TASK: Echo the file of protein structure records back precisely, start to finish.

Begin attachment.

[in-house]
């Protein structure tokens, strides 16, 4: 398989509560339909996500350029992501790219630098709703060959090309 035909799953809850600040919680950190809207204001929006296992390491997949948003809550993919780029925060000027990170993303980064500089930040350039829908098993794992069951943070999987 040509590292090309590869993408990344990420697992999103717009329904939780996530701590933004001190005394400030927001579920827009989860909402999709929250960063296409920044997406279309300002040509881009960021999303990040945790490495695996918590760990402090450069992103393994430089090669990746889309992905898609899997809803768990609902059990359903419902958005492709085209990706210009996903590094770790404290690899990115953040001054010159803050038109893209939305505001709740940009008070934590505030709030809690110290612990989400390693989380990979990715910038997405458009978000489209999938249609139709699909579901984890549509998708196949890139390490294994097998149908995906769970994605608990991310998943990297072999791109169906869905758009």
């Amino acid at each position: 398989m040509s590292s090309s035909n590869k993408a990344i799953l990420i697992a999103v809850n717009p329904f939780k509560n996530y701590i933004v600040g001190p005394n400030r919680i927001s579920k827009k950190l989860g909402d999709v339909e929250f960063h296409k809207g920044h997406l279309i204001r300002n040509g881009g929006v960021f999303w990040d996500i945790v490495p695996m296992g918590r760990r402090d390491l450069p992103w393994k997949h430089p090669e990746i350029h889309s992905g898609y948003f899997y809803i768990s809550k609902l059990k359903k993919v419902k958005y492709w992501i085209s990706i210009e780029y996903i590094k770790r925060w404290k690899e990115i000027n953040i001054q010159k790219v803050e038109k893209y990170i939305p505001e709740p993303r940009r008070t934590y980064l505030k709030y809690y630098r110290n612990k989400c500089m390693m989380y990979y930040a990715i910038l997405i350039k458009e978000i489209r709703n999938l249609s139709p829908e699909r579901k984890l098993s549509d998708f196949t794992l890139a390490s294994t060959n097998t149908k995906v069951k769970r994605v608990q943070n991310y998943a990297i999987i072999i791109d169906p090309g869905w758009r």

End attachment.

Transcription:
[in-house]
């Protein structure tokens, strides 16, 4: 398989509560339909996500350029992501790219630098709703060959090309 035909799953809850600040919680950190809207204001929006296992390491997949948003809550993919780029925060000027990170993303980064500089930040350039829908098993794992069951943070999987 040509590292090309590869993408990344990420697992999103717009329904939780996530701590933004001190005394400030927001579920827009989860909402999709929250960063296409920044997406279309300002040509881009960021999303990040945790490495695996918590760990402090450069992103393994430089090669990746889309992905898609899997809803768990609902059990359903419902958005492709085209990706210009996903590094770790404290690899990115953040001054010159803050038109893209939305505001709740940009008070934590505030709030809690110290612990989400390693989380990979990715910038997405458009978000489209999938249609139709699909579901984890549509998708196949890139390490294994097998149908995906769970994605608990991310998943990297072999791109169906869905758009």
């Amino acid at each position: 398989m040509s590292s090309s035909n590869k993408a990344i799953l990420i697992a999103v809850n717009p329904f939780k509560n996530y701590i933004v600040g001190p005394n400030r919680i927001s579920k827009k950190l989860g909402d999709v339909e929250f960063h296409k809207g920044h997406l279309i204001r300002n040509g881009g929006v960021f999303w990040d996500i945790v490495p695996m296992g918590r760990r402090d390491l450069p992103w393994k997949h430089p090669e990746i350029h889309s992905g898609y948003f899997y809803i768990s809550k609902l059990k359903k993919v419902k958005y492709w992501i085209s990706i210009e780029y996903i590094k770790r925060w404290k690899e990115i000027n953040i001054q010159k790219v803050e038109k893209y990170i939305p505001e709740p993303r940009r008070t934590y980064l505030k709030y809690y630098r110290n612990k989400c500089m390693m989380y990979y930040a990715i910038l997405i350039k458009e978000i489209r709703n999938l249609s139709p829908e699909r579901k984890l098993s549509d998708f196949t794992l890139a390490s294994t060959n097998t149908k995906v069951k769970r994605v608990q943070n991310y998943a990297i999987i072999i791109d169906p090309g869905w758009r």